For my daily commute, I take one route to get to work in the morning and a different route to get home in the afternoon. The shortest route is quicker in the morning but takes twice as long to get home because of traffic in the afternoon. I’ve taken these journeys so many times now that I can navigate my way with very little thought!
One day, I was driving to work later than usual and so decided to use my ‘afternoon route’ instead, to avoid the traffic. I’d only ever driven home this was before, so it meant I was navigating this route in the reverse direction to what I was used to. I thought it would be a doddle but was surprised at how tricky I found it! Despite driving down these roads so many times, I had to pay more attention to where I was going than I’d done for years! “I know I usually turn right onto this main road from a side street, but which side street is it?” It also made me realize that I didn’t know this part of town as well as I thought I did; I was just used to following the same sequence of turns each day. All this from the simple act of driving in the reverse direction to what I was used to!
How is this relevant to learning mathematics?
It’s a slightly tenuous analogy, but I also find that the same can be said for many aspects of learning mathematics. There are many topics where I often find myself asking students to work through problems in one direction far more often than the other. With enough practice, students would get to the point where they could carry out the correct processes in the correct order routinely with little thought or effort. However, the simple act of turning these problem around can encourage students to re-concentrate their efforts, deconstruct processes that they are familiar with or look at things in a different way. While this sometimes serves to increase challenge in a task, other times it can help students assimilate a more complete image of the concept they are studying.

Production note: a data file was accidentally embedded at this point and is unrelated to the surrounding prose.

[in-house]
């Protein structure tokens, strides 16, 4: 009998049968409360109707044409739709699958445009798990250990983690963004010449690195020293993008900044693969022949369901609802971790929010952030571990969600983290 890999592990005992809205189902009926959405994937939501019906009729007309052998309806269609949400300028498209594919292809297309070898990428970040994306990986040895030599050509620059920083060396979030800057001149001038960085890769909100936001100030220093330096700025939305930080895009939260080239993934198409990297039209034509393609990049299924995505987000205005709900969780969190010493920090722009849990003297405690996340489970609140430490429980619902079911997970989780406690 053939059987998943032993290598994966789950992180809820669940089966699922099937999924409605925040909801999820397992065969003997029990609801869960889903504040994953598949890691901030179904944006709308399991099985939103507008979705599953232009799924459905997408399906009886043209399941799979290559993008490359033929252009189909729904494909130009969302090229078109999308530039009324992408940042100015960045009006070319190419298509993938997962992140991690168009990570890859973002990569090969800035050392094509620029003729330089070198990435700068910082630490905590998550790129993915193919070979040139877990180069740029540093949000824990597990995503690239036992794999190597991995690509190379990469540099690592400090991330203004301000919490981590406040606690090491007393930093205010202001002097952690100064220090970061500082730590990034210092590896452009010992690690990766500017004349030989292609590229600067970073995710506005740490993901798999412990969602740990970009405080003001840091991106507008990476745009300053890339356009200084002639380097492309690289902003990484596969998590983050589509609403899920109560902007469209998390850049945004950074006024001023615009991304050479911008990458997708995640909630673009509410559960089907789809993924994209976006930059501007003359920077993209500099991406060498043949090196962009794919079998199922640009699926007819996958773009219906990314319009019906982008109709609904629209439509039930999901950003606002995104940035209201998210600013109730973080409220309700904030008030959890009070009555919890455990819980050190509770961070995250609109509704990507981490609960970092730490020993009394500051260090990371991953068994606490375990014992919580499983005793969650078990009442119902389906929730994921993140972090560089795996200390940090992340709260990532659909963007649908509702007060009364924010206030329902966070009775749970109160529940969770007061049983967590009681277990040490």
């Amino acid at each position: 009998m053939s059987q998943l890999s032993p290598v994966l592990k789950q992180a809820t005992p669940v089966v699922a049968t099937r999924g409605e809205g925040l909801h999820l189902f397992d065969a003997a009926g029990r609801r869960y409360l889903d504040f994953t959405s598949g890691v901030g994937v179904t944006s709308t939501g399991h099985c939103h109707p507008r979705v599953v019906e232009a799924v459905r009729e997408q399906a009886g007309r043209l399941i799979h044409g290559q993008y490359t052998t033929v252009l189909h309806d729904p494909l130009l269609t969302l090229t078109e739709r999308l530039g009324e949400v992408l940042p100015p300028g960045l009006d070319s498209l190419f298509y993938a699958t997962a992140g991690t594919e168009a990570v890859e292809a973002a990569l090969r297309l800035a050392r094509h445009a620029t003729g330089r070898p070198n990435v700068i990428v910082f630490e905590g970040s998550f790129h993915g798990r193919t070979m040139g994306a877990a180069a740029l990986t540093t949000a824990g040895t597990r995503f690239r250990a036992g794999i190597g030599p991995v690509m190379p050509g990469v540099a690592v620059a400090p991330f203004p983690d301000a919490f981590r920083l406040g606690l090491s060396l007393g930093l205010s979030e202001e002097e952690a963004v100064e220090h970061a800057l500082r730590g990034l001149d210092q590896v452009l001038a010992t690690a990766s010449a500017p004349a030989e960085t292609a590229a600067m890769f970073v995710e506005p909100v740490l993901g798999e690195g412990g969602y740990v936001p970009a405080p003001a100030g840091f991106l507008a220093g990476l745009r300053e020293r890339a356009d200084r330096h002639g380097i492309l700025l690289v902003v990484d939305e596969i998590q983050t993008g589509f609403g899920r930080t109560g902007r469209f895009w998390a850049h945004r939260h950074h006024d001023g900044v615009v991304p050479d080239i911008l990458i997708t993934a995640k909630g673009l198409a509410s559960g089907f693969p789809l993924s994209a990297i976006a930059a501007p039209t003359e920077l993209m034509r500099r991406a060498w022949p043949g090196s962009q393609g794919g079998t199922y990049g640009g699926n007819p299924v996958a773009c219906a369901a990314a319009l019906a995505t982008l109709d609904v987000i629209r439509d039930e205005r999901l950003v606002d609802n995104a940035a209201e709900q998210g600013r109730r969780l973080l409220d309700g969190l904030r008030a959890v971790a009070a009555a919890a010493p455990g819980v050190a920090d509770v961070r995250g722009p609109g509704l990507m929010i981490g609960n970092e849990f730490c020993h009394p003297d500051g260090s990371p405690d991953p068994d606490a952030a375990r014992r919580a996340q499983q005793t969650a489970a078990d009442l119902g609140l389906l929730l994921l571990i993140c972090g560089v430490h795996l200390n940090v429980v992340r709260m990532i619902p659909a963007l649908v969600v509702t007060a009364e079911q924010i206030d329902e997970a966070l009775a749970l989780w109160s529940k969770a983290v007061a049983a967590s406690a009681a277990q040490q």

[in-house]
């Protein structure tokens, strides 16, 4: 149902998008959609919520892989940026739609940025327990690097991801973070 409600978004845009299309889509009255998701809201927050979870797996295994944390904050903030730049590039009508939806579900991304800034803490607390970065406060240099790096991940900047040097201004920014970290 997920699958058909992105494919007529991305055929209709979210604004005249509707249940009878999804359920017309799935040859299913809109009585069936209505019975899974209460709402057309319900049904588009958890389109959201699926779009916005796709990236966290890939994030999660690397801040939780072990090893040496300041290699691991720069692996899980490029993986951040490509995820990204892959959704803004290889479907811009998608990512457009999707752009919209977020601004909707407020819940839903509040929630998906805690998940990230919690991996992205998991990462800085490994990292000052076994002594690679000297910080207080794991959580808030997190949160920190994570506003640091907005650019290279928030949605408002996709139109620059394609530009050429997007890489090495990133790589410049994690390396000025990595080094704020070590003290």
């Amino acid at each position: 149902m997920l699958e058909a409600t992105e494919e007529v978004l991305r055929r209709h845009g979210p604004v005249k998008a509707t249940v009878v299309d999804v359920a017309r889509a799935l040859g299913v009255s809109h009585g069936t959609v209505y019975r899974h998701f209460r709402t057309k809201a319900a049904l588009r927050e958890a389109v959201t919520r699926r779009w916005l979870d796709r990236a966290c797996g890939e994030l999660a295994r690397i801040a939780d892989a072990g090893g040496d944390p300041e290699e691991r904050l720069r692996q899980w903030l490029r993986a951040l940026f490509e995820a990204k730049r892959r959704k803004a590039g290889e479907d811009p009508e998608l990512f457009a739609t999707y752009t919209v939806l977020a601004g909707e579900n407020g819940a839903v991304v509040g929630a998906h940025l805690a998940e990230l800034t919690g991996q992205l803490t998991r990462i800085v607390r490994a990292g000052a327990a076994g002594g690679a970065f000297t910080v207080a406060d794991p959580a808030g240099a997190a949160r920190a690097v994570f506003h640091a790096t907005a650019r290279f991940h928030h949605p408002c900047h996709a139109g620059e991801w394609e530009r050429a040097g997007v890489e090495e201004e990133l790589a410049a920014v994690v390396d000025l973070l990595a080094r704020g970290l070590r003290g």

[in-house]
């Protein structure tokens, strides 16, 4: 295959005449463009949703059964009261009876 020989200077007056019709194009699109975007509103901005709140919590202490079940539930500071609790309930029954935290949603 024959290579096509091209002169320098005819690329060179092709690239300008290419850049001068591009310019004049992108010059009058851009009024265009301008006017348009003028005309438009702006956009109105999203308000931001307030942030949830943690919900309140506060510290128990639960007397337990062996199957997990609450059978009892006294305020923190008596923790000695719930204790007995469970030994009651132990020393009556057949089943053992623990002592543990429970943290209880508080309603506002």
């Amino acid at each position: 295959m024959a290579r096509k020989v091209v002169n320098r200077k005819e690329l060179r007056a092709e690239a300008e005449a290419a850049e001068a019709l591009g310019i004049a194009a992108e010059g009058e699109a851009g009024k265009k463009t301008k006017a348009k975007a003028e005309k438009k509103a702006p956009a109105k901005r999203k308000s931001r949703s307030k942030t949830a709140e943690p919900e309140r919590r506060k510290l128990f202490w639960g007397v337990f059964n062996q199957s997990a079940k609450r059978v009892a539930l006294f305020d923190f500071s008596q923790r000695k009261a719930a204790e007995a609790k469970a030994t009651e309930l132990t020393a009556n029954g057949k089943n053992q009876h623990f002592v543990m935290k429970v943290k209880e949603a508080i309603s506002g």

For example, take the two questions below which require students to manipulate surds. I reckon I’ve given my classes far more practice on questions where they simplify surds (like the one on the left) than questions where they ‘unsimplify‘ surds (like the one on the right).
Even though ‘unsimplifying’ a surd might seem like a strange thing to do, it can still be useful from a concept learning point of view. There are two key things that I usually want my students to think about when simplifying surds, like in the question on the left: factor pairs of 45 that contain square numbers and remembering to square root the 9 when they take it out of the radicand. The question on the right also shines a light on these points but from a different angle: they have to square the 3 before they can bring it into the root, which means they multiply the 5 by a square number.
Working both ‘forwards’ and ‘backwards’ through a concept can facilitate a fuller inspection of it. This could even be done with the tiniest of tasks. For example, in a previous blog post I looked at some activities that students can do during lessons about corresponding angles. In one activity students were given two angles and asked to determine if they were corresponding; in another activity students were given one angle and asked to mark the angle that corresponds with it.
There are a lots of opportunities for students to work ‘forwards’ and ‘backwards’ through concepts. In some cases, it is because a process has an inverse that is either definable, easy to describe or taught explicitly as a separate learning objective. Examples of these include expanding brackets and factorising, converting numbers into and out of standard form, or drawing straight lines for equations and writing equations for straight lines.